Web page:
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Original research
Lifetime occupational exposures and chronic obstructive pulmonary disease risk in the UK Biobank cohort
  1. Sara De Matteis1,2,
  2. Debbie Jarvis1,3,
  3. Lucy Darnton4,
  4. Dario Consonni5,
  5. Hans Kromhout6,
  6. Sally Hutchings7,
  7. Steven S Sadhra8,
  8. David Fishwick4,
  9. Roel Vermeulen6,
  10. Lesley Rushton3,9,
  11. Paul Cullinan1
  1. 1National Heart and Lung Institute, Imperial College London, London, UK
  2. 2Department of Medical Sciences and Public Health, University of Cagliari, Cagliari, Italy
  3. 3MRC Centre for Environment and Health, Imperial College, London, UK
  4. 4Science Division, Health and Safety Executive, Harpur Hill Buxton, UK
  5. 5Epidemiology Unit, Fondazione IRCCS Ca' Granda Ospedale Maggiore Policlinico, Milan, Italy
  6. 6Institute for Risk Assessment Sciences, University of Utrecht, Utrecht, The Netherlands
  7. 7School of Health Sciences, University of Manchester, Manchester, UK
  8. 8Occupational and Environmental Medicine, University of Birmingham, Birmingham, UK
  9. 9Department of Epidemiology and Biostatistics, School of Public Health, Imperial College London, London, UK
  1. Correspondence to Dr Sara De Matteis, National Heart & Lung Institute, Imperial College London, London SW7 2BX, UK; s.de-matteis{at}imperial.ac.uk

Abstract

Background and aim Occupational exposures are important, preventable causes of COPD. We previously found an increased risk of COPD among six occupations by analysing lifetime job histories and lung function data in the population-based UK Biobank cohort. We aimed to build on these findings and elucidate the underlying potential causal agents to focus preventive strategies.

Methods We applied the ALOHA+job exposure matrix (JEM) based on the International Standard Classification of Occupations V.1988 codes, where exposure to 12 selected agents was rated as 0 (no exposure), 1 (low) or 2 (high). COPD was spirometrically defined as FEV1/FVC less than the lower limit of normal. We calculated semiquantitative cumulative exposure estimates for each agent by multiplying the duration of exposure and squared intensity. Prevalence ratio (PR) and 95% CI for COPD were estimated using robust Poisson regression adjusted for centre, sex, age, smoking and coexposure to JEM agents. Only associations confirmed among never-smokers and never-asthmatics were considered reliable.

Results Out of 116 375 participants with complete job histories, 94 514 had acceptable/repeatable spirometry and smoking data and were included in the analysis. Pesticide exposure showed increased risk of COPD for ever exposure (PR=1.13, 95% CI 1.01 to 1.28) and high cumulative exposure (PR=1.32, 95% CI 1.12 to 1.56), with positive exposure–response trends (p trend=0.004), which were confirmed among never-smokers (p trend=0.005) and never-asthmatics (p trend=0.001).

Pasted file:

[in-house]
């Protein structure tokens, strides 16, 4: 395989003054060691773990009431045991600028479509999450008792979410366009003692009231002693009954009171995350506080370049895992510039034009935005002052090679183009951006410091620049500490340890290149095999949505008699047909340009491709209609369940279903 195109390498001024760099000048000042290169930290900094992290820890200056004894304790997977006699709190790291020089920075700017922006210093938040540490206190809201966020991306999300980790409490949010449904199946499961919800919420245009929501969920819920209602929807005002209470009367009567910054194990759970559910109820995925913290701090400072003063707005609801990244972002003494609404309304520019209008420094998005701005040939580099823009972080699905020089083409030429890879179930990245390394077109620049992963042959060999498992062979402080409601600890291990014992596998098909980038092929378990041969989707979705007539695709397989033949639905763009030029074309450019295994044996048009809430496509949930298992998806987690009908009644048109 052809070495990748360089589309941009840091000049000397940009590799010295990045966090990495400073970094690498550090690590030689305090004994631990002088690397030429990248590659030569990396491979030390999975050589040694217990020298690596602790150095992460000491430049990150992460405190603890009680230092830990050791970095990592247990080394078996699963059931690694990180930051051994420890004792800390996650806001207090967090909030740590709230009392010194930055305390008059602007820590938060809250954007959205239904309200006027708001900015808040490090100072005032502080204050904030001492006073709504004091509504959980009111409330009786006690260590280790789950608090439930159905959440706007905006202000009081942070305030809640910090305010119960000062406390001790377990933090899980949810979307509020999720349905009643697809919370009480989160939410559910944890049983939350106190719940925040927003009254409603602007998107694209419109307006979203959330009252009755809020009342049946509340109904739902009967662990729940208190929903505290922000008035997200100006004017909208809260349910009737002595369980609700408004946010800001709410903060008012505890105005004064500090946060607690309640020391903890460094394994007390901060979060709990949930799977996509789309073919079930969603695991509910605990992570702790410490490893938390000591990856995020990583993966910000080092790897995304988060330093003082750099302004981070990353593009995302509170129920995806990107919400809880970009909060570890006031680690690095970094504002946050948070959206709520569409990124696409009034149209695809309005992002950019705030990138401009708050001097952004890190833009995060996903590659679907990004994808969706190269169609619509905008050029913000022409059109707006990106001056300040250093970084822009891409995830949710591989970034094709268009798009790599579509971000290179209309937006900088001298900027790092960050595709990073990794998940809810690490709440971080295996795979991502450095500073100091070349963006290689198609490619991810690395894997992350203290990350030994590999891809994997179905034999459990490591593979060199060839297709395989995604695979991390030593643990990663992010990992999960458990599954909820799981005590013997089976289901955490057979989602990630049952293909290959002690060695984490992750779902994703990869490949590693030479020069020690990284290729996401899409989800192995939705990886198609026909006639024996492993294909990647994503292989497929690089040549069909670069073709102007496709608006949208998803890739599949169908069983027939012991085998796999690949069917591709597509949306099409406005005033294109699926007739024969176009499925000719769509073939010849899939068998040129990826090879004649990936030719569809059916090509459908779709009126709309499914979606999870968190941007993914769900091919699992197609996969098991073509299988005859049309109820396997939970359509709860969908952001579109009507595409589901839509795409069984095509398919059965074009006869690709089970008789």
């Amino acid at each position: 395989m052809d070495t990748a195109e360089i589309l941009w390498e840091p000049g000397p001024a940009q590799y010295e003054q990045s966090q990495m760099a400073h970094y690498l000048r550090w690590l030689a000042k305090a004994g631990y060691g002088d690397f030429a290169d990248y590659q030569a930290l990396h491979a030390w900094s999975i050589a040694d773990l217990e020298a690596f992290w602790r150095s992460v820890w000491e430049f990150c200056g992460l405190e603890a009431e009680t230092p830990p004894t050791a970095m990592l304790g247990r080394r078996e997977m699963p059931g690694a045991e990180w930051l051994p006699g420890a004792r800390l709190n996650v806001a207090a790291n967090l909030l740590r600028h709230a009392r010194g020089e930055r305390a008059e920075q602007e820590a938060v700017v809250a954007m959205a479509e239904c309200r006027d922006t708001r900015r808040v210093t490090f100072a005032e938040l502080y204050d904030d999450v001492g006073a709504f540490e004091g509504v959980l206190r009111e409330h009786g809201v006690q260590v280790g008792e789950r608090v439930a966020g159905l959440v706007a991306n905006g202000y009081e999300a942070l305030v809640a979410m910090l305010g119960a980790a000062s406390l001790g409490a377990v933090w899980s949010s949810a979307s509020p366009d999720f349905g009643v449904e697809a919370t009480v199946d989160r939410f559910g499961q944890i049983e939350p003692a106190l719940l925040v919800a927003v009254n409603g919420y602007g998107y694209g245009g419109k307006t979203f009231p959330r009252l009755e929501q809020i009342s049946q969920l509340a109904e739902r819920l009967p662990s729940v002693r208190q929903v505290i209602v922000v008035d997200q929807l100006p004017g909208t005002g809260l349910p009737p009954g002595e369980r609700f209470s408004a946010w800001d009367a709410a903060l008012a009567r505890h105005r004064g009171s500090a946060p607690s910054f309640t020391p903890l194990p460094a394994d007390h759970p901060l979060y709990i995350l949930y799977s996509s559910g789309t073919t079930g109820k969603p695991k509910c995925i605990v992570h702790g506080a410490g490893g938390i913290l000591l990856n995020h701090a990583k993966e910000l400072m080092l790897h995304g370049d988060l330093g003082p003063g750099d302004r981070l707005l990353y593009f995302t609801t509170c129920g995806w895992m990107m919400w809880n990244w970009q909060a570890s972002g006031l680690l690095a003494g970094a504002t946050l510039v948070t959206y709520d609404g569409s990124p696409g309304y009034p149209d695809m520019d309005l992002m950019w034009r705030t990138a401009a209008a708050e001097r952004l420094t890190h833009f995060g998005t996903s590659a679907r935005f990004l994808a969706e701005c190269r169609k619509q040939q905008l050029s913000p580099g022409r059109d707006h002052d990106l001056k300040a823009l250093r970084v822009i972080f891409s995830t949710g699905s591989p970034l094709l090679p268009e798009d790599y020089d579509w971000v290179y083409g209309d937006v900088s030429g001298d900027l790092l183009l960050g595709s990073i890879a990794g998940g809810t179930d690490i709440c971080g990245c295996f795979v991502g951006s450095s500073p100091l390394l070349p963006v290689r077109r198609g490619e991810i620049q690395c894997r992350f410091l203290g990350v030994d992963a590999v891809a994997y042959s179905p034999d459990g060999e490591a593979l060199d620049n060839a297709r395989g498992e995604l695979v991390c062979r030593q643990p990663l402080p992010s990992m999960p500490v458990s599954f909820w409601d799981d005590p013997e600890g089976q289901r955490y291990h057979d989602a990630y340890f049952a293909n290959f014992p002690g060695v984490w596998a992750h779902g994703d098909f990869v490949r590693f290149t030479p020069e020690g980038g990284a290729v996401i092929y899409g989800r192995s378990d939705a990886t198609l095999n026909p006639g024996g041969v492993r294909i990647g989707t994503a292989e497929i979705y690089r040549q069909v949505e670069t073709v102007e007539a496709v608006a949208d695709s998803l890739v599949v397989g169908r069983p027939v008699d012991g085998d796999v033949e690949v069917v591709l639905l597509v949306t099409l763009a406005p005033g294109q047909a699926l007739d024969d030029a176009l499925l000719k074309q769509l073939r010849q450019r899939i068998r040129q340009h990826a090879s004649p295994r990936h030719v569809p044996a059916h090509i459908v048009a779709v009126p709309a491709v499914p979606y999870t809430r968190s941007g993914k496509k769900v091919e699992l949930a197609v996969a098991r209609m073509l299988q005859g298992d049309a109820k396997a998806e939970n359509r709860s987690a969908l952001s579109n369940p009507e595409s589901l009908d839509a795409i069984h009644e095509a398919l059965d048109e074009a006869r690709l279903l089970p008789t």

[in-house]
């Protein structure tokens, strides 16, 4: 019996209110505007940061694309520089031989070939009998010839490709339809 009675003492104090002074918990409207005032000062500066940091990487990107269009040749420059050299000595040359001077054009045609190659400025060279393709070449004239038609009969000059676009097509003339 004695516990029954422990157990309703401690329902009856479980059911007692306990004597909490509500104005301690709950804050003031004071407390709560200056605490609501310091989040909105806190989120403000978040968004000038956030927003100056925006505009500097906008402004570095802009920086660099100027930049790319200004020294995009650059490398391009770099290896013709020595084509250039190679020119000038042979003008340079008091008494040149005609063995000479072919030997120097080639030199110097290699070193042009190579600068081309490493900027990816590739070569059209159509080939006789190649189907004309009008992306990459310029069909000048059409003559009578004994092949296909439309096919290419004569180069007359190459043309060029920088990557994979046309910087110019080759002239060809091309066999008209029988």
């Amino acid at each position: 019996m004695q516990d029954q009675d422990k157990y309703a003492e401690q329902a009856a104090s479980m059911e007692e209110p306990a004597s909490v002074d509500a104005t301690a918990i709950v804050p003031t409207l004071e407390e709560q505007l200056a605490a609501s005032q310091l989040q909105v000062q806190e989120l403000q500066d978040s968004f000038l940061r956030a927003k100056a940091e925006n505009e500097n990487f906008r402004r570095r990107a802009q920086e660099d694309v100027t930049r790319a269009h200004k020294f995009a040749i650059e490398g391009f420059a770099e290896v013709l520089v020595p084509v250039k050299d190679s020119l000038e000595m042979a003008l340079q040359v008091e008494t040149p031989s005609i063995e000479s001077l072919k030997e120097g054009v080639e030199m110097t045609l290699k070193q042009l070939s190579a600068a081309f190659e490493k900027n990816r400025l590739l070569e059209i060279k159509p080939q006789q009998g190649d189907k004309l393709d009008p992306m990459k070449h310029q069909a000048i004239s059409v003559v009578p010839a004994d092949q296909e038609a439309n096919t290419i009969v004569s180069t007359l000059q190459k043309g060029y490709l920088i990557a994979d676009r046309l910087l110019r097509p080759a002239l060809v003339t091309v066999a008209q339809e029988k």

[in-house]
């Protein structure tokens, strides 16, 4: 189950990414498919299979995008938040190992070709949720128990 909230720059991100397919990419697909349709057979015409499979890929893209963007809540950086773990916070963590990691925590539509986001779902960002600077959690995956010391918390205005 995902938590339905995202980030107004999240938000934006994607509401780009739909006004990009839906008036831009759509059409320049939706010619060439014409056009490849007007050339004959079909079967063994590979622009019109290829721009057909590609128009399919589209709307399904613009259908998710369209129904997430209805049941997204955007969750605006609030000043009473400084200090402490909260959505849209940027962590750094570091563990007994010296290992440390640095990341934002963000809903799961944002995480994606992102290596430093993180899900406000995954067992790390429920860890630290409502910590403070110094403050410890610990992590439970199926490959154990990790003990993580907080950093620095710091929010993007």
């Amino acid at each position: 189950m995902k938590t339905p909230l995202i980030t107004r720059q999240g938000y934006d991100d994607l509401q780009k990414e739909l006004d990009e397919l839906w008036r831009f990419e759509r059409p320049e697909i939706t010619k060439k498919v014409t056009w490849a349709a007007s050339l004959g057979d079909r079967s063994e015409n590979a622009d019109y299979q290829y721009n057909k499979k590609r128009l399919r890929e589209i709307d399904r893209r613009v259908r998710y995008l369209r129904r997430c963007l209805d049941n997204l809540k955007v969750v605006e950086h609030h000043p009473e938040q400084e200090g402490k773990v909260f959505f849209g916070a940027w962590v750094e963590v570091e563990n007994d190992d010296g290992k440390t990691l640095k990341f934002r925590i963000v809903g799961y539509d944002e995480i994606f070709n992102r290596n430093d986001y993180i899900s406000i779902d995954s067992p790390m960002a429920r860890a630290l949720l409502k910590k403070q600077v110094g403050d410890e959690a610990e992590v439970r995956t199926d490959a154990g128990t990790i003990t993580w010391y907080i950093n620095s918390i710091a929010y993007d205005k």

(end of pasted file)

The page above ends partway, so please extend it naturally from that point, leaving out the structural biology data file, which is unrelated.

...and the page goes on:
Conclusion In a large population-based study, occupational exposure to pesticides was associated with risk of COPD. Focused preventive strategies for workers exposed to pesticides can prevent the associated COPD burden.

  • occupational lung disease
  • COPD epidemiology

Data availability statement

Data may be obtained from a third party and are not publicly available. We used UK Biobank data to analyse and report the findings. Data access policy can be obtained from https://www.ukbiobank.ac.uk/.

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Data availability statement

Data may be obtained from a third party and are not publicly available. We used UK Biobank data to analyse and report the findings. Data access policy can be obtained from https://www.ukbiobank.ac.uk/.

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Footnotes

  • Contributors SDM conceived and performed the statistical analyses, interpreted the results and wrote the article. PC, LR and DJ, as PIs of the HSE-COPD project, coordinated and supervised the analyses and contributed to the interpretation of the results. PC is the guarantor. HK and RV developed the ALOHA+JEM. DC and SH contributed to data management and statistical analyses. LD, SSS and DF are participants of the HSE-COPD project. All authors contributed to the interpretation of the results and reviewed the final manuscript.

  • Funding This work was supported by contract OH1511 from the Health and Safety Executive (HSE). This research has been conducted using the UK Biobank resource under application number 178.

  • Disclaimer This publication and the work it describes, including any opinions and/or conclusions expressed, are those of the authors and do not necessarily reflect HSE policy.

  • Competing interests None declared.

  • Provenance and peer review Not commissioned; externally peer reviewed.

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